Filters can also get full. Every so often, they need to be cleaned, and the filter media rinsed to allow it to absorb more waste. Your filter media or cartridges may also need periodically replacing to maintain efficiency.

Finally, make sure the rest of your filter is clean. Common issues can be that your intake vents, motor impeller, or outlet tube have been clogged up with junk. Give them a check to ensure they are clear and allow water to pass through.

4. Introduce Beneficial Bacteria Into Your Tank

fish tank bacteria
Source: Bedlam Farm

Bacteria is the underrated superstar of your tank. The right number of bacteria will help to break down organic waste and reduce cloudiness. This will not only make your water clearer, but it will reduce dangerous levels of toxic chemicals in the water.

For established tanks, this is rarely an issue. If you do have a tank that has been working for at least a few months, check to see if you have something in your filter media that will promote bacteria growth, such as a sponge.

If you have a new tank, then you can use bacterial supplements or additives to help kick-start the growth of beneficial bacteria. This is a vital part of the nitrogen cycle that shouldn't be overlooked, even if you have a clear tank.

5. Combat Algae Growth

cleaning tank algae
Source: Aquarium Co-Op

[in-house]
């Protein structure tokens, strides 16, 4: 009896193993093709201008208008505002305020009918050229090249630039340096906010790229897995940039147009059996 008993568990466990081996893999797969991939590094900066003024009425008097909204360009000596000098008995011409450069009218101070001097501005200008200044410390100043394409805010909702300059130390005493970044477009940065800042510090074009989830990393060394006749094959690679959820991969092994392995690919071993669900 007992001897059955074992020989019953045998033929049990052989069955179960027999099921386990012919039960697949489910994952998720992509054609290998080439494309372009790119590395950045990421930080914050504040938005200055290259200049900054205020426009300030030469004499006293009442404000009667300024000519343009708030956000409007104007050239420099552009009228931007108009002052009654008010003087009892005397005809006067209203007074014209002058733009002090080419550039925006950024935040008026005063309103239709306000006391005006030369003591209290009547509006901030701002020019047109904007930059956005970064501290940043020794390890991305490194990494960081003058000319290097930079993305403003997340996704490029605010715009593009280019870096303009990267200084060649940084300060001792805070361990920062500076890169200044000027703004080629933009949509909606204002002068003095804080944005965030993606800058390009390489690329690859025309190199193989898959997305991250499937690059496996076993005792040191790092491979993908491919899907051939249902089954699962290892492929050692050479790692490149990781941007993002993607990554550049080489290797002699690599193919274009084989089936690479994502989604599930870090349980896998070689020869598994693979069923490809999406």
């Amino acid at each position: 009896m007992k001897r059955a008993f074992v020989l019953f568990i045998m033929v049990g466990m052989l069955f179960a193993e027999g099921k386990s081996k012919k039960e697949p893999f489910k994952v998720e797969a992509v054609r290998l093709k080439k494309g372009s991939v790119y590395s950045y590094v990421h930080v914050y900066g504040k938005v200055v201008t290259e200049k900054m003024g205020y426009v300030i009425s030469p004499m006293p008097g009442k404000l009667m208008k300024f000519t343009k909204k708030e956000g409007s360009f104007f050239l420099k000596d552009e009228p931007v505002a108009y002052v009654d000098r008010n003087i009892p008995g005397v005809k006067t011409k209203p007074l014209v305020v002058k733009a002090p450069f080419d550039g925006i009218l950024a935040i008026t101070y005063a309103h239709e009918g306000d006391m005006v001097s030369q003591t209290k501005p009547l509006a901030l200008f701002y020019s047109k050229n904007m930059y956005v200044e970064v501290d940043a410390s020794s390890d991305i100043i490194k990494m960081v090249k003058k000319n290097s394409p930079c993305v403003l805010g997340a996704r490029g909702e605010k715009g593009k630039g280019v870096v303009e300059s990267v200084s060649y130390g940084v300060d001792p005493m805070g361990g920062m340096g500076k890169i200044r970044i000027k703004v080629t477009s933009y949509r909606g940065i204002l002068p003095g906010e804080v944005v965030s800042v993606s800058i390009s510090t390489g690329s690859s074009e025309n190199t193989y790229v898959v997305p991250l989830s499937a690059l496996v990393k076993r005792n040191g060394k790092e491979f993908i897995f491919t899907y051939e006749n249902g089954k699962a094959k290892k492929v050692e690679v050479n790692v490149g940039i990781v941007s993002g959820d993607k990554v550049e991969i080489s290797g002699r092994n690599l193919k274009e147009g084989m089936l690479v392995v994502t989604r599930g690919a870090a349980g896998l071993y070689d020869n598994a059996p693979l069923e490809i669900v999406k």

It’s a common misconception that algae are dangerous for fish, and, in fact, there are many species that eat it. A small amount of algae can make your tank look more natural but if left unchecked, it can ruin the visual appeal and make the water cloudy.

The most important first step is to clean your tank often. It's a messy job but is usually easy to remove. The most common culprit of vast algae growth is too much light, so it may be worth considering moving your tank if it’s by a windowsill.

There are also algaecides which you can add to the water, but this should be done with extreme caution. They can kill shrimp, kill your live plants, and disturb the water balance of your tank. It’s better to choose a more natural method of algae removal.

6. Test Water Parameters

water testing strips
Source: YouTube

Regardless of how your water looks like, it’s always important to test the water. Testing strips will show you crucial water parameters such as pH, ammonia, nitrite, and nitrate. They can also show you other indicators such as water hardness and carbonate.

Knowing these parameters can give you an indication of why your water is cloudy. For example, if the levels of nitrate are high, then an immediate water change is required. If the parameters are healthy, then you can fix the cloudiness and have peace of mind knowing that your fish are healthy.

7. Utilize Chemical Clarifiers

planted fish tank
Source: Reddit

The final step you can take is to use a chemical clarifier, usually in the form of liquid drops. These work by binding suspended particles together, making them into bigger clumps. This makes them easier to remove through water changes or your filter.

These are usually safe to use but you need to strictly follow the instructions to ensure it is safe for your tank and you’re not using too much. After any chemical treatment, it’s important to closely monitor your fish to ensure they don’t have adverse effects.

Kenny Jarvis
By Kenny Jarvis

Kenny is a passionate animal lover who finds joy in the diverse world of pets. He frequently embarks on zoo adventures with his children, immersing himself in the wonders of nature. At home, Kenny tends to a much-loved aquarium, nurturing a thriving underwater ecosystem. Through his passion for writing, he aims to help fellow animal lovers create happy and healthy environments for their pets.